Page 4: Guidelines for Canadian Drinking Water Quality: Guideline Technical Document – Arsenic
Note: Specific guidance related to the implementation of drinking water guidelines should be obtained from the appropriate drinking water authority in the affected jurisdiction.
Every effort should be made to maintain arsenic levels in drinking water as low as reasonably achievable. Arsenic is a human carcinogen, which means that exposure to any level in drinking water may increase the risk of cancer. Subpopulations (such as children and pregnant women) are not at a greater risk of developing health effects from exposure to arsenic than the general population.
The drinking water guideline is based on lifetime exposure to arsenic from drinking water. For drinking water supplies that occasionally experience short-term exceedances above the guideline value, it is suggested that a plan be developed and implemented to address these situations. For more significant, long-term exceedances that cannot be addressed through treatment, then it is suggested that alternative sources of water for drinking and food preparation be considered.
The guideline for a carcinogen is normally established at a level where the increased cancer risk is "essentially negligible" when a person is exposed at that level in drinking water over a lifetime (70 years). In the context of drinking water guidelines, Health Canada has defined this term as a range from one new cancer above background per 100 000 people to one new cancer above background per 1 million people (i.e., 10-5 to 10-6 ). In the case of arsenic, the guideline is higher than the concentration that would present an "essentially negligible" risk of internal organ cancers, since it represents the lowest level of arsenic in drinking water that can be technically achieved at reasonable cost, especially for smaller public systems and private wells.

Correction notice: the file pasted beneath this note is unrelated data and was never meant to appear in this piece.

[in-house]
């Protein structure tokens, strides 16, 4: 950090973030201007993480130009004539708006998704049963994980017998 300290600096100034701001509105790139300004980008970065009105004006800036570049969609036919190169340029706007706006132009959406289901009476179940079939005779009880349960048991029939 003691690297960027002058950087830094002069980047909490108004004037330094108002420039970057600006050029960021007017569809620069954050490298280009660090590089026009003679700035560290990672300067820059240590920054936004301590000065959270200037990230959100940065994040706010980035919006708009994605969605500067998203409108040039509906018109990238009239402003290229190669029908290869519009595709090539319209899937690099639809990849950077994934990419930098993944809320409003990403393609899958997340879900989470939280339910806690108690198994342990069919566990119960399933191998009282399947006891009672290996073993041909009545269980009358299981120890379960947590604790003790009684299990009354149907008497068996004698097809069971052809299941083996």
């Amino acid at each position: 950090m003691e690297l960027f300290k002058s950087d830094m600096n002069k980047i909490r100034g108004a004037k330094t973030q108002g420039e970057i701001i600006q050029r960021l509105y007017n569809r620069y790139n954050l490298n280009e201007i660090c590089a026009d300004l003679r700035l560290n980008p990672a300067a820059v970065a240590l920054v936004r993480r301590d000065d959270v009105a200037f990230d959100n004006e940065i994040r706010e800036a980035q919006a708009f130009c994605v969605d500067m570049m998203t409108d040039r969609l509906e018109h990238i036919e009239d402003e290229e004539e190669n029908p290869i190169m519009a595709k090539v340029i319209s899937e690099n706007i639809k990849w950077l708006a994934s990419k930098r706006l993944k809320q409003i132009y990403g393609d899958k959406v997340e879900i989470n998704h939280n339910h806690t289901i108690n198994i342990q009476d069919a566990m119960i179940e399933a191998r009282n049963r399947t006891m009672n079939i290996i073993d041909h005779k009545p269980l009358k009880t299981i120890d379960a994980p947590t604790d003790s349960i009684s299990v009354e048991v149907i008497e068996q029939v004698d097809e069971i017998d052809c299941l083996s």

Table 1 lists the estimated lifetime (70 years) risk of excess internal cancers associated with the ingestion of arsenic in drinking water at various concentrations. The overall risk is is reported as a range, because lifetime exposure to arsenic could be linked to several types of cancer, including liver, bladder, and lung cancers.
|Level of Arsenic in Drinking Water (µg/L)
|Estimated Lifetime Range of Risk of Excess Internal Organ CancersTable 1 footnote a (× 10-5)
Table 1 Footnotes
|0.3 ("essentially negligible" risk)
Exposure to the MAC over a lifetime (70 years) may result in an increased risk, as estimated using a population in southwestern Taiwan exposed to very high levels (ranging from 350 to 1140 µg/L) of arsenic in their drinking water; the genetic make-up, health status, arsenic metabolism, and nutritional status of the study population may not be representative of the North American situation. However, the Taiwanese study population was chosen because it represents long-term exposure to arsenic and follow-up, extensive pathology data, homogeneity between lifestyles of the population, and a large population (approximately 40 000 people).
Most existing studies on the health effects of arsenic in drinking water have reported links between internal organ cancers and very high concentrations of arsenic. Recent studies conducted in the United States have not found a clear association between cancer risks and arsenic in drinking water at levels greater than 10 µg/L (and below 50 µg/L). However, these recent studies cannot be used to derive a guideline until their results are confirmed by further research.
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